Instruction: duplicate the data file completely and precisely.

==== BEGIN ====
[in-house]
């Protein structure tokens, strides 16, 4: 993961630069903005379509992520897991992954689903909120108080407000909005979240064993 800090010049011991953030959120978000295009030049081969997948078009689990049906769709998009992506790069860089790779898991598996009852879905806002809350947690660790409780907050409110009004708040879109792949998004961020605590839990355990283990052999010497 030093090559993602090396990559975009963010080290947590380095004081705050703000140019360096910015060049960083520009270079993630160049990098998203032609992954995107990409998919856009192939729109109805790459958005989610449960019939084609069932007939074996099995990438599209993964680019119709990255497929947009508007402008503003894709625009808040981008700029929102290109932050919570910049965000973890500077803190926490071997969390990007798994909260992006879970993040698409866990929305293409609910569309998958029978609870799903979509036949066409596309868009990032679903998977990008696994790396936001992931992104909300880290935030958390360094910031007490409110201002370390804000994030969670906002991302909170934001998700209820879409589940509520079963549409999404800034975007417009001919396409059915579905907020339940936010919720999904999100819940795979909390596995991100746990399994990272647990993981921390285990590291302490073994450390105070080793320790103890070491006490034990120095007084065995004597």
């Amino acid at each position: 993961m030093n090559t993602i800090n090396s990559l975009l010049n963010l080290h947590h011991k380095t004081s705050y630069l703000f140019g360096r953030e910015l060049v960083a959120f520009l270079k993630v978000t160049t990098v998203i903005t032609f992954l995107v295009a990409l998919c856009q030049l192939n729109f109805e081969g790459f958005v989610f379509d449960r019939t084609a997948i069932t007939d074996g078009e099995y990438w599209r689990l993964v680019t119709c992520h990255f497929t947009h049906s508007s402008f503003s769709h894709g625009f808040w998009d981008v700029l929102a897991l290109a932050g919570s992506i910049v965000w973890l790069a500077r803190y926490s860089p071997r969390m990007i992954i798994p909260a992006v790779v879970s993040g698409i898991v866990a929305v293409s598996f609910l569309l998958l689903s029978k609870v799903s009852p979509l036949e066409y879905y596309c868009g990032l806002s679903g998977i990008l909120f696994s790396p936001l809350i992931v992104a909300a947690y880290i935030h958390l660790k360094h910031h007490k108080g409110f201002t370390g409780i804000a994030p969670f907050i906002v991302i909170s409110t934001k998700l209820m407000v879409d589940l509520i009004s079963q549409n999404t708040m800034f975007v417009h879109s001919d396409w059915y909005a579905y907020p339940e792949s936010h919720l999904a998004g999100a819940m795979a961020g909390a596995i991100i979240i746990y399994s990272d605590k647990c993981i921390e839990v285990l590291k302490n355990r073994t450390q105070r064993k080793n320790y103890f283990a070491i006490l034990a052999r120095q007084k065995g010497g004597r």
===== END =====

[in-house]
């Protein structure tokens, strides 16, 4: 993961630069903005379509992520897991992954689903909120108080407000909005979240064993 800090010049011991953030959120978000295009030049081969997948078009689990049906769709998009992506790069860089790779898991598996009852879905806002809350947690660790409780907050409110009004708040879109792949998004961020605590839990355990283990052999010497 030093090559993602090396990559975009963010080290947590380095004081705050703000140019360096910015060049960083520009270079993630160049990098998203032609992954995107990409998919856009192939729109109805790459958005989610449960019939084609069932007939074996099995990438599209993964680019119709990255497929947009508007402008503003894709625009808040981008700029929102290109932050919570910049965000973890500077803190926490071997969390990007798994909260992006879970993040698409866990929305293409609910569309998958029978609870799903979509036949066409596309868009990032679903998977990008696994790396936001992931992104909300880290935030958390360094910031007490409110201002370390804000994030969670906002991302909170934001998700209820879409589940509520079963549409999404800034975007417009001919396409059915579905907020339940936010919720999904999100819940795979909390596995991100746990399994990272647990993981921390285990590291302490073994450390105070080793320790103890070491006490034990120095007084065995004597």
């Amino acid at each position: 993961m030093n090559t993602i800090n090396s990559l975009l010049n963010l080290h947590h011991k380095t004081s705050y630069l703000f140019g360096r953030e910015l060049v960083a959120f520009l270079k993630v978000t160049t990098v998203i903005t032609f992954l995107v295009a990409l998919c856009q030049l192939n729109f109805e081969g790459f958005v989610f379509d449960r019939t084609a997948i069932t007939d074996g078009e099995y990438w599209r689990l993964v680019t119709c992520h990255f497929t947009h049906s508007s402008f503003s769709h894709g625009f808040w998009d981008v700029l929102a897991l290109a932050g919570s992506i910049v965000w973890l790069a500077r803190y926490s860089p071997r969390m990007i992954i798994p909260a992006v790779v879970s993040g698409i898991v866990a929305v293409s598996f609910l569309l998958l689903s029978k609870v799903s009852p979509l036949e066409y879905y596309c868009g990032l806002s679903g998977i990008l909120f696994s790396p936001l809350i992931v992104a909300a947690y880290i935030h958390l660790k360094h910031h007490k108080g409110f201002t370390g409780i804000a994030p969670f907050i906002v991302i909170s409110t934001k998700l209820m407000v879409d589940l509520i009004s079963q549409n999404t708040m800034f975007v417009h879109s001919d396409w059915y909005a579905y907020p339940e792949s936010h919720l999904a998004g999100a819940m795979a961020g909390a596995i991100i979240i746990y399994s990272d605590k647990c993981i921390e839990v285990l590291k302490n355990r073994t450390q105070r064993k080793n320790y103890f283990a070491i006490l034990a052999r120095q007084k065995g010497g004597r």